‘Biogas backpack’ successfully tested in Uganda
A Ugandan and German team called ‘Agali Awamu’ has developed an ‘innovative and feasible’ solution for electricity and biogas supply in Uganda.
The project was facilitated by the lab of tomorrow, an organisation run by the German Federal Ministry for Economic Cooperation and Development (BMZ) formed to encourage ‘the private sector to engage in translating development challenges into business opportunities’. Agali Awamu has now been selected for further support to develop a business model as part of the pilot phase.
Wood is currently used to cook in rural areas in Uganda and charcoal in urban areas, methods that contribute to climate change through emissions and deforestation, and damage health. According to Christof Langguth, sales representative of PlanET Biogastechnik from Germany, Uganda has an insufficient and unreliable power supply but a growing population and agri-food industry.
He also emphasises that while off-grid, decentralised solutions are needed to replace fossil-generated energy, biogas plants are often prohibitively expensive at around €1000 in investment costs.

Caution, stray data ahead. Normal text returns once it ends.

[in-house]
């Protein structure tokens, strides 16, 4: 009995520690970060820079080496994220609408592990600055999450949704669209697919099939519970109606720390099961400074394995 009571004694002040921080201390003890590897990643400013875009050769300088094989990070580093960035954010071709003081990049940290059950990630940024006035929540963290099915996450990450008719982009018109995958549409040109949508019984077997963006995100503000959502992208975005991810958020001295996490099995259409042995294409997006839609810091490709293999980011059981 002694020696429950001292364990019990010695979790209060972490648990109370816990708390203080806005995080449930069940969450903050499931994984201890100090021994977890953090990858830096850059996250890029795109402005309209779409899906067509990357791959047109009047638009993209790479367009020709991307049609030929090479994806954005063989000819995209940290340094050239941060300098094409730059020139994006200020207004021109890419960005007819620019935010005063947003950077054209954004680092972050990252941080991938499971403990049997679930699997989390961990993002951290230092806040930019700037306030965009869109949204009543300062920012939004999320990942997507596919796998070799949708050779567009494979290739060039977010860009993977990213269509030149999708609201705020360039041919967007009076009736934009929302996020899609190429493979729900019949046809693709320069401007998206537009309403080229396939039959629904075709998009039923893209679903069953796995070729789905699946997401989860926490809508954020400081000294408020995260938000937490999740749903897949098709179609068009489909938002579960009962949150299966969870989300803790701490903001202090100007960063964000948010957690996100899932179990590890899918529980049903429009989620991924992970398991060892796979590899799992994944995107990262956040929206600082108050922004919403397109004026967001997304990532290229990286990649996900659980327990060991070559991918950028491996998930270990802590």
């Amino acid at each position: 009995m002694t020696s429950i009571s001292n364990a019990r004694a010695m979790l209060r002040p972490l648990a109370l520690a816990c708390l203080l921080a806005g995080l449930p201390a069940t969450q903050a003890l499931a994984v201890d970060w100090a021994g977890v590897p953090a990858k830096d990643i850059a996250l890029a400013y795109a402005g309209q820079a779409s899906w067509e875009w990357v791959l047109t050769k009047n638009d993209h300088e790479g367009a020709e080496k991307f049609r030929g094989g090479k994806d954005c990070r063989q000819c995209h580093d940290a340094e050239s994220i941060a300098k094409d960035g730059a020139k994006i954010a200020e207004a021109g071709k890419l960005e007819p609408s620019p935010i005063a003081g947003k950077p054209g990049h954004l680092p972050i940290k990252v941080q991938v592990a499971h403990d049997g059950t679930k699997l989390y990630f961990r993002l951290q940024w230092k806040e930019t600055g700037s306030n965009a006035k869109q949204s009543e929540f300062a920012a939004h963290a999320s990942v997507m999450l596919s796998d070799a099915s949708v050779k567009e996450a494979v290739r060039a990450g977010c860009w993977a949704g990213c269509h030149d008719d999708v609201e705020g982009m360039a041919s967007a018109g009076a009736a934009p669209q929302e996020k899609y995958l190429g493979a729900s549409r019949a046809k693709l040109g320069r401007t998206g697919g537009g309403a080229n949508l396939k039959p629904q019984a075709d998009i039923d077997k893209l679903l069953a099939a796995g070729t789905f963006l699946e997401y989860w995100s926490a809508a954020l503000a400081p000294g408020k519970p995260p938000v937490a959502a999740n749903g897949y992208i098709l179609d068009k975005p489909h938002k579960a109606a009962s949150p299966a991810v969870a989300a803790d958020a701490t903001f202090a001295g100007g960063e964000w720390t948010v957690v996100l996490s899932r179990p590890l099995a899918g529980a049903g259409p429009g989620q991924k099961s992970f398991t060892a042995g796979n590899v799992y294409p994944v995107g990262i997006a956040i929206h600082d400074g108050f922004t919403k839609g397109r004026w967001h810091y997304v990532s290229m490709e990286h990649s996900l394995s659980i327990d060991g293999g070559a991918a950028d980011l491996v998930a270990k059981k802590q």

The Agali Awamu team built a 10m³biogas plant in a village close to a sugar factory. For the prototype, five families from the village bring animal manure and household waste daily to the biogas plant, to which a small cattle farm is also attached. The plant produced its first gas in February 2018; it is expected to reach capacity in the near future.
For a fee slightly lower than the price for firewood or charcoal, the biogas produced is transferred into 1m³ portable film containers. The villagers carry this biogas backpack home and connect it to a gas cooker. The team says that the produced biogas is enough to provide a family of five with ‘several’ hot meals a day.
‘Sensitisation’ of the villagers to the concept of biogas and honing the financing model are next steps for the project. Initial results on how the villagers’ situation is improving and how many people are benefiting from the project are expected soon.
PlanET Biogastechnik has signed a Memorandum of Understanding (MoU) agreeing to support the project remotely. According to managing director Jörg Meyer zu Strohe, the main focus is on building commercial, power-generating biogas plants in East Africa over the long term. He also sees the commitment of PlanET in the framework of the ‘Marshall Plan with Africa’ announced by the German government.
PlanET Biogastechnik has 400 biogas plants and more than 200 employees globally, with subsidiaries in Germany, France, Canada, USA and UK.